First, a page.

As a consequence, many current sources of planting material used widely by smallholders are of undefined (but almost certainly sub-optimal) performance (see also Dawson et al., 2014, this special issue). With a few exceptions, forest genetic resources have been utilized extensively in systematic R&D only for about 100 years. The oldest form of R&D is the testing of tree species and their provenances for different uses and under different environmental conditions. The main purpose of provenance research has been, and still is, the identification of well-growing and sufficiently-adapted tree populations to serve as seed sources for
reforestation (König, 2005). Such research has DAPT clinical trial shown that most tree species have a high degree of phenotypic plasticity (i.e., large variation in phenotype under different environmental conditions, e.g., Rehfeldt et al., 2002) and that this varies between provenances (e.g., Aitken et al., 2008). Since the 1990s, provenance trials have also demonstrated their value for studying the impacts of climate change on tree growth (e.g., Mátyás, 1994 and Mátyás, 1996). Many old provenance trials still exist and continue to provide valuable information for R&D. Due to the long timeframe (often in decades) to reach recommendations,
Crenolanib nmr however, it has been challenging for many countries and research organizations to maintain trials, and to continue measuring them. Unfortunately, several important trials have been abandoned and some collected data lost. Furthermore, there are old trial data sets sometimes dating back decades that have not yet been thoroughly analysed and published (FAO, 2014). As provenance trials are costly to establish and maintain, new approaches, such as short-term common garden tests in nurseries and molecular analyses in laboratories, are increasingly used for testing provenances (FAO, 2014). However,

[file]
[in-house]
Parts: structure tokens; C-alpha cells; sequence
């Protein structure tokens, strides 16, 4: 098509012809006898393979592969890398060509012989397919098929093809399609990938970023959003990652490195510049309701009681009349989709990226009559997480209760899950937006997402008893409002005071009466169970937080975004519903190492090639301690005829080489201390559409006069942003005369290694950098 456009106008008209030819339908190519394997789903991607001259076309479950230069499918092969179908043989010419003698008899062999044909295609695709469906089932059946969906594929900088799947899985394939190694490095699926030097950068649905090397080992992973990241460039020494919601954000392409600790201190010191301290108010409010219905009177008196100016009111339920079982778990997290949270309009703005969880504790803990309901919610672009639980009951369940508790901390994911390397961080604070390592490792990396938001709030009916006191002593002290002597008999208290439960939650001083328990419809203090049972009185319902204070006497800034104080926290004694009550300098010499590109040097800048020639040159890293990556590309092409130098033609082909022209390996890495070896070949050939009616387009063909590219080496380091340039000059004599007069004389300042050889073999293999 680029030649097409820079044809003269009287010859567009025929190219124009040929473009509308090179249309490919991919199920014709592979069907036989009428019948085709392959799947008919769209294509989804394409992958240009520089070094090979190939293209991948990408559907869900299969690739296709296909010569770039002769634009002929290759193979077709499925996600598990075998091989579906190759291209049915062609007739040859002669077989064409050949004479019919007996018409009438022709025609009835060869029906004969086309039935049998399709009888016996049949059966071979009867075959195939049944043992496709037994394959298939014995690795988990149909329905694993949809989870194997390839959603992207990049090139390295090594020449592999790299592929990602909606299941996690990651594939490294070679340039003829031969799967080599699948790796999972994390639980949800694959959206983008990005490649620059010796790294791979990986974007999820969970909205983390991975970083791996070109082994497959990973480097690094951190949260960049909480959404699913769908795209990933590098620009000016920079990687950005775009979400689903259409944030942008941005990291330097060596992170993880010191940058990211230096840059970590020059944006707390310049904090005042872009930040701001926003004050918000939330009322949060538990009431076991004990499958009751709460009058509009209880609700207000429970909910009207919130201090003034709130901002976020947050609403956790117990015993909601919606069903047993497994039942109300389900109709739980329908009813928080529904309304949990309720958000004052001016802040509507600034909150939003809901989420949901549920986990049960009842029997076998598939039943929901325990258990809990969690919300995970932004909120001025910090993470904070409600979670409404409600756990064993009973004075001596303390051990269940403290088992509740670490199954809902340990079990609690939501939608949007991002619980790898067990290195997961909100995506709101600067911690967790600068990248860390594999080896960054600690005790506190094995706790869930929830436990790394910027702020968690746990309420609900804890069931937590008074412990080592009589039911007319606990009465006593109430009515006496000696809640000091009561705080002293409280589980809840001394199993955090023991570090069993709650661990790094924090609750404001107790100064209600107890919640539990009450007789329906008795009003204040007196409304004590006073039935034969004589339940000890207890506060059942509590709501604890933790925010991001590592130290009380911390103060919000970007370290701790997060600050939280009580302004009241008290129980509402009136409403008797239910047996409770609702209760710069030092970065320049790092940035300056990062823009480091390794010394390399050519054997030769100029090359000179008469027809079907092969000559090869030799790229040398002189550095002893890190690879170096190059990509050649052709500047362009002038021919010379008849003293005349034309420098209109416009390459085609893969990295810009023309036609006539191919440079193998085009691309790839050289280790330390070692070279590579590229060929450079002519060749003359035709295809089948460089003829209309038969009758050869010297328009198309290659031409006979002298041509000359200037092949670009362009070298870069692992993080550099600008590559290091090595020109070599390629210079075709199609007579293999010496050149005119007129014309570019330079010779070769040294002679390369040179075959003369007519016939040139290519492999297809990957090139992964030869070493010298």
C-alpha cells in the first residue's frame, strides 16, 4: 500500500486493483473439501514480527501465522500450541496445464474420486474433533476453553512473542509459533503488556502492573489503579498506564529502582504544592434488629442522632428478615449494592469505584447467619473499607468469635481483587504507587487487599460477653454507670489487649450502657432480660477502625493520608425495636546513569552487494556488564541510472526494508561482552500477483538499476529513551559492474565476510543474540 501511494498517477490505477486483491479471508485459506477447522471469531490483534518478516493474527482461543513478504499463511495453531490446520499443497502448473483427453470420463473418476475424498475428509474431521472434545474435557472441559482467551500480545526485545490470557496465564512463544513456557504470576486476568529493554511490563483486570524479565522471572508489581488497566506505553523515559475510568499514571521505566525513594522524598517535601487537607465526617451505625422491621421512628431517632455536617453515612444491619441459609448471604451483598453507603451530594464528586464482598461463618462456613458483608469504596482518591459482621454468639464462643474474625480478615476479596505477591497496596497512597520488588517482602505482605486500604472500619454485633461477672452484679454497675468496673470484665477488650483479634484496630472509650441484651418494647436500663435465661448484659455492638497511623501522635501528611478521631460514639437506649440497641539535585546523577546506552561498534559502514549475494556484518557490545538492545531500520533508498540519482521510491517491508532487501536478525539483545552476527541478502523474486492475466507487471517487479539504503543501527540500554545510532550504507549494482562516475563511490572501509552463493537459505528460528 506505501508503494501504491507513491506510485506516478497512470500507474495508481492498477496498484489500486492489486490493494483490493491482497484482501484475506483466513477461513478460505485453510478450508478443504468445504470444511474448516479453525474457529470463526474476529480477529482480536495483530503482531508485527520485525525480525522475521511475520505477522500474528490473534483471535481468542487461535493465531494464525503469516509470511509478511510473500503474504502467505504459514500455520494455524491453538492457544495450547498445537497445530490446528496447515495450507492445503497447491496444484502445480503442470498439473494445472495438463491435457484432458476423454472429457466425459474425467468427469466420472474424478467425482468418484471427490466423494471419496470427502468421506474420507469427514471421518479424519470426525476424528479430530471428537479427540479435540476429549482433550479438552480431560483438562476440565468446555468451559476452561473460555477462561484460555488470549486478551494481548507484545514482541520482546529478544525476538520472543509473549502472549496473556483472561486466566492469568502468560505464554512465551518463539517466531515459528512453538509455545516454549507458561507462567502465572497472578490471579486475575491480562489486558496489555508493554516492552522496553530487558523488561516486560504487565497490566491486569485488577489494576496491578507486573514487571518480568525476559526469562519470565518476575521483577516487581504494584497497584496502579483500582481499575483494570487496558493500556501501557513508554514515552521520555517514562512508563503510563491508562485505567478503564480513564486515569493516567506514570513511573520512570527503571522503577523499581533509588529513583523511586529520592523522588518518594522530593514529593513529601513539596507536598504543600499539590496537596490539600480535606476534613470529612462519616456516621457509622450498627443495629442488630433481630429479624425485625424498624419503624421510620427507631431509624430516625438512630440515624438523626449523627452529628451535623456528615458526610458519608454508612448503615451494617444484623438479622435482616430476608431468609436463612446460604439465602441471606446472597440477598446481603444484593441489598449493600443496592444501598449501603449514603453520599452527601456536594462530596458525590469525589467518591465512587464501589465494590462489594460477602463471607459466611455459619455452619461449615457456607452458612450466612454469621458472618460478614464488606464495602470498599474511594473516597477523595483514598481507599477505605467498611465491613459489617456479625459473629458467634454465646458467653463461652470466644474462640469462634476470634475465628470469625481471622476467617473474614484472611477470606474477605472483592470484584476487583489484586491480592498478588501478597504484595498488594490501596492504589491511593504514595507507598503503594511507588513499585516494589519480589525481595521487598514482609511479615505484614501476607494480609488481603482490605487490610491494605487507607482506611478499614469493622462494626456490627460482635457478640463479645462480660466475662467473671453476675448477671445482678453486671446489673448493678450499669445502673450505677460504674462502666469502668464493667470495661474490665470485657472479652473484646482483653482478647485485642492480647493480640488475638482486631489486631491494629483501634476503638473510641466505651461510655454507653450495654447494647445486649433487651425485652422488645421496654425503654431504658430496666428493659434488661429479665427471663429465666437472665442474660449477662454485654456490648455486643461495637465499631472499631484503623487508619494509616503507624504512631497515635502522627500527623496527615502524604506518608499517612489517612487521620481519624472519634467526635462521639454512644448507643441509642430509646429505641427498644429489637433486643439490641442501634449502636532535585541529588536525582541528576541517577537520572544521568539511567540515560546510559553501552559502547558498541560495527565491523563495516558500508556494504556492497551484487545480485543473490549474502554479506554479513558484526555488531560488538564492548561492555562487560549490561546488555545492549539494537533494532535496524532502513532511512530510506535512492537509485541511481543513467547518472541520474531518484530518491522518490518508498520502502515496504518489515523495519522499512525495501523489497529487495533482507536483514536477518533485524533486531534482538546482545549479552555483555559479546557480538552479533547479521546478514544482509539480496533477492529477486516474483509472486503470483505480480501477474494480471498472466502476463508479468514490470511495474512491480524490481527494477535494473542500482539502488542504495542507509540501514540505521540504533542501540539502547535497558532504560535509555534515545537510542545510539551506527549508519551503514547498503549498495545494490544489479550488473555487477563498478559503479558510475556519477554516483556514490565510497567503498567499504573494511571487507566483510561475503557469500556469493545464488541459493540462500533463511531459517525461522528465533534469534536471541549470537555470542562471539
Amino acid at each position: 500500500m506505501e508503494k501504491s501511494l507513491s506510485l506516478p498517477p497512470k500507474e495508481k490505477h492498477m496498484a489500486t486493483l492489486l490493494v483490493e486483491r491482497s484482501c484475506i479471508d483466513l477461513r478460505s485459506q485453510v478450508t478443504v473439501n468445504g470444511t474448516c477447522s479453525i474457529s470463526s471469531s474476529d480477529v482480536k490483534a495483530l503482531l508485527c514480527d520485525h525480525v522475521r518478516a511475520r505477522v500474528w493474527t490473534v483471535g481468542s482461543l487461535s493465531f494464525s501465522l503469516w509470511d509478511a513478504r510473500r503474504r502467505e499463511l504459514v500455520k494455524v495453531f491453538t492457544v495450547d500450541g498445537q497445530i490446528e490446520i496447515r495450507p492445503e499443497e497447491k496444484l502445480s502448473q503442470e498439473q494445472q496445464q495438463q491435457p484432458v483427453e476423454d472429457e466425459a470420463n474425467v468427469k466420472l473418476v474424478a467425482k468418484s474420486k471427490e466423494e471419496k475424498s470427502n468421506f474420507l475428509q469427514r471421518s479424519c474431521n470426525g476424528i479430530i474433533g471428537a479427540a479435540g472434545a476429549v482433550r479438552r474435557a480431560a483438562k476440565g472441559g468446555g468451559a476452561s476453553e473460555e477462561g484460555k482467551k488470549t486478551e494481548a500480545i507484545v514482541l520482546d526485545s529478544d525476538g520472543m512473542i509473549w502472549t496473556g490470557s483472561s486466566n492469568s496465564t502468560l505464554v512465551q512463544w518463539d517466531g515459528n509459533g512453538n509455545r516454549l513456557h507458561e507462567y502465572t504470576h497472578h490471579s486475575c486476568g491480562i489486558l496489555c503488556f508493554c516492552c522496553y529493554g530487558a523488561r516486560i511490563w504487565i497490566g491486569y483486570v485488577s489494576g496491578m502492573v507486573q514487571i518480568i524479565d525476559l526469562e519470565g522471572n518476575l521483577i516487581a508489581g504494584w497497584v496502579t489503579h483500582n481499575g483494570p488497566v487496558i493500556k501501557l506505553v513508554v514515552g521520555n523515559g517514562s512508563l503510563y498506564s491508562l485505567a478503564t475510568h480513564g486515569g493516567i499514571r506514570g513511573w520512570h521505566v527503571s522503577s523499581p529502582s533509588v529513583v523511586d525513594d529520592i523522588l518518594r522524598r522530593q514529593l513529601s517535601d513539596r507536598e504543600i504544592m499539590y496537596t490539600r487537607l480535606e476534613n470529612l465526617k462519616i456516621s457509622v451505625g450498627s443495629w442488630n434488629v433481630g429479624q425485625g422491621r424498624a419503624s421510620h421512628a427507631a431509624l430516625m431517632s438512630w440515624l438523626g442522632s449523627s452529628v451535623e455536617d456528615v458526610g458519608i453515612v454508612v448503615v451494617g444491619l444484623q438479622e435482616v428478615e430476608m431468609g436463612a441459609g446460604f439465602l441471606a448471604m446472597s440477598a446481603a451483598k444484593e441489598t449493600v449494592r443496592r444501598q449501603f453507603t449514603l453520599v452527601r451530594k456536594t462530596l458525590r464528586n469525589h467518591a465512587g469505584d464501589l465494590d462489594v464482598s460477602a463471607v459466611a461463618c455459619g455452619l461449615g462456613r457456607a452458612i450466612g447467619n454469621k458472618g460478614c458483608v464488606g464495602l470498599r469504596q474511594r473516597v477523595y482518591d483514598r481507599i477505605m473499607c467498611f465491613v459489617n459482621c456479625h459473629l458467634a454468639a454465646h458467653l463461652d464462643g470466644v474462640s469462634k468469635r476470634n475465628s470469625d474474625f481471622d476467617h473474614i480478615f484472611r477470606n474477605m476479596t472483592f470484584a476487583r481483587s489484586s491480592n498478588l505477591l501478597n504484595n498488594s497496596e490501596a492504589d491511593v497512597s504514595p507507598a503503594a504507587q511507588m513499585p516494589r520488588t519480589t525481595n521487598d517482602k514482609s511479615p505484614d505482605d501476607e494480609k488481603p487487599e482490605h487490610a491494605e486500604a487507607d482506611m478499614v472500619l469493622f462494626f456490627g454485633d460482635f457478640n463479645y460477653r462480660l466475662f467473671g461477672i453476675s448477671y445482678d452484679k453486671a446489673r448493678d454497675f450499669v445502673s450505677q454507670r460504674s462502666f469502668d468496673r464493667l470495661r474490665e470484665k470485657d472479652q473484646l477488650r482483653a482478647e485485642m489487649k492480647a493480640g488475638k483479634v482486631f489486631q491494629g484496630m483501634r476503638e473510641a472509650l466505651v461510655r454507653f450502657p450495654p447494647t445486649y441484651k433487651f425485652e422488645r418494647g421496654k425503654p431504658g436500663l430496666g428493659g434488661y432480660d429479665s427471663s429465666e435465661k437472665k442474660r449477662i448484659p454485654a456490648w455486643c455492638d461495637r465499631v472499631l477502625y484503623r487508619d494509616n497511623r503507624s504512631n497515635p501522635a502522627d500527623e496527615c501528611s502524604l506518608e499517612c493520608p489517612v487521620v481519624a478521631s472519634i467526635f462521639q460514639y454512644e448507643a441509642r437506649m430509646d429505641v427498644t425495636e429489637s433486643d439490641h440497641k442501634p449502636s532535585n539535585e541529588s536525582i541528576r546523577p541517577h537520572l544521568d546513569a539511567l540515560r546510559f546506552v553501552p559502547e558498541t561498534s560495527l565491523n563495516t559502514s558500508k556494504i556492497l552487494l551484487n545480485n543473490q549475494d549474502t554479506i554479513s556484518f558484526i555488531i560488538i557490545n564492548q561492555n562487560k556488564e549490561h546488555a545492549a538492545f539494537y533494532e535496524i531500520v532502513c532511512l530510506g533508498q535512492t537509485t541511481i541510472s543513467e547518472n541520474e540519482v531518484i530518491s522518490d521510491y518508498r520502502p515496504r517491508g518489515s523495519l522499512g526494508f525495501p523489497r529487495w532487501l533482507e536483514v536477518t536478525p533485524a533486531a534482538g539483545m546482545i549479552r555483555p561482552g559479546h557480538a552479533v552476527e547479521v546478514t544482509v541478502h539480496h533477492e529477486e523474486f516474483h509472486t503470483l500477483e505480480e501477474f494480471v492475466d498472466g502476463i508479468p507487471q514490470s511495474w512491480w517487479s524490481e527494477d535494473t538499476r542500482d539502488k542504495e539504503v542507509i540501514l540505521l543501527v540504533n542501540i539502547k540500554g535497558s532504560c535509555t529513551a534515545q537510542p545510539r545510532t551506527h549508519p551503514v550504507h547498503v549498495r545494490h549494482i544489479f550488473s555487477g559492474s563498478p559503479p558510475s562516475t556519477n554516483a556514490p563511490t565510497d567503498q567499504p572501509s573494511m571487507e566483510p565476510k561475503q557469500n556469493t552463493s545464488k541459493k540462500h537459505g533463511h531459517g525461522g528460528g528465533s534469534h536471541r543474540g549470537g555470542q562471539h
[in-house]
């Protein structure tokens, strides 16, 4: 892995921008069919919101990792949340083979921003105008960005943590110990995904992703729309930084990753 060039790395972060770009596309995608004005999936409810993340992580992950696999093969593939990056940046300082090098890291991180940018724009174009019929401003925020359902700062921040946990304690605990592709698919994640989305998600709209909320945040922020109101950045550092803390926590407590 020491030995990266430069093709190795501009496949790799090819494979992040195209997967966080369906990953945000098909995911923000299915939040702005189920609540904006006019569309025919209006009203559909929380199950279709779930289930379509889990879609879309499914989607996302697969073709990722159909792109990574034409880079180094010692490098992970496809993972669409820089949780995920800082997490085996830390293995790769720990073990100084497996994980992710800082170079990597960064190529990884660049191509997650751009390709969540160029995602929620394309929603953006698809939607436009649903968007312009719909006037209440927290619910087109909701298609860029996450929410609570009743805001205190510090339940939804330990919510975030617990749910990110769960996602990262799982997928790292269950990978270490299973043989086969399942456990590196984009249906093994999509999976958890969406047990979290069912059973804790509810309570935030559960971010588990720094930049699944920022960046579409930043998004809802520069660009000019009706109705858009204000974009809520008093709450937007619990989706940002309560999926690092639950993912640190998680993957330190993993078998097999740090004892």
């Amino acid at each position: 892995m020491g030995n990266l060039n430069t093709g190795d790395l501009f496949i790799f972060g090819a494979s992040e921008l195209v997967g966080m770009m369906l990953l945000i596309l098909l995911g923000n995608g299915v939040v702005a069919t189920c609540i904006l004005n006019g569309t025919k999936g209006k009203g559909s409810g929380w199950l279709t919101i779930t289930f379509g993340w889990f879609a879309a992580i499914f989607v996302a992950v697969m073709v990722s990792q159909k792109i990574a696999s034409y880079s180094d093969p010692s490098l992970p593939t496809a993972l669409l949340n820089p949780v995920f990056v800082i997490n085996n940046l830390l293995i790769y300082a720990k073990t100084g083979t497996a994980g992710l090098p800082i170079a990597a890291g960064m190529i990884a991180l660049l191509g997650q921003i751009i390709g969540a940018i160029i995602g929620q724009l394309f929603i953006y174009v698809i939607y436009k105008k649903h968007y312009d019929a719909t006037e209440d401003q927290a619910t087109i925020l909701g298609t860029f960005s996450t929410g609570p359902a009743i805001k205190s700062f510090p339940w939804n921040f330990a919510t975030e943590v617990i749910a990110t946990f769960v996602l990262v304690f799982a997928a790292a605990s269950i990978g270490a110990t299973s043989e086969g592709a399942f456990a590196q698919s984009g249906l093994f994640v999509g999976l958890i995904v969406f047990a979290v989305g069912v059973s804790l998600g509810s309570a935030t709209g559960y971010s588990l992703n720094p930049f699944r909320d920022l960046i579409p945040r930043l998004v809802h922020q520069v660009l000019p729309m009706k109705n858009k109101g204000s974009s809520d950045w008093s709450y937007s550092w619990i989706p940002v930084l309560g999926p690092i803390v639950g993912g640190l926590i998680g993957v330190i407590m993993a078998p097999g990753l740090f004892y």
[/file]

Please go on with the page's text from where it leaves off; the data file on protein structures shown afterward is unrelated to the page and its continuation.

while usefully complementary, these approaches cannot fully substitute for DOK2 provenance trials, which are still needed for studying long-term growth performance, including the plastic and adaptive responses of tree populations to climate change (see Alfaro et al., 2014, this special issue). In addition to maintaining old provenance trials, it is necessary to invest in establishing new ones. Some existing provenance trials may suffer from problems related to sampling and test sites, for example (König, 2005). The provenances sampled for trials may not cover adequately the whole distribution range of a species, and some provenances may be inadequately represented by genetic material that has been collected from a few trees only. Often, existing trials have not been established in marginal sites that would be particularly useful for analysing climate change-related tree responses.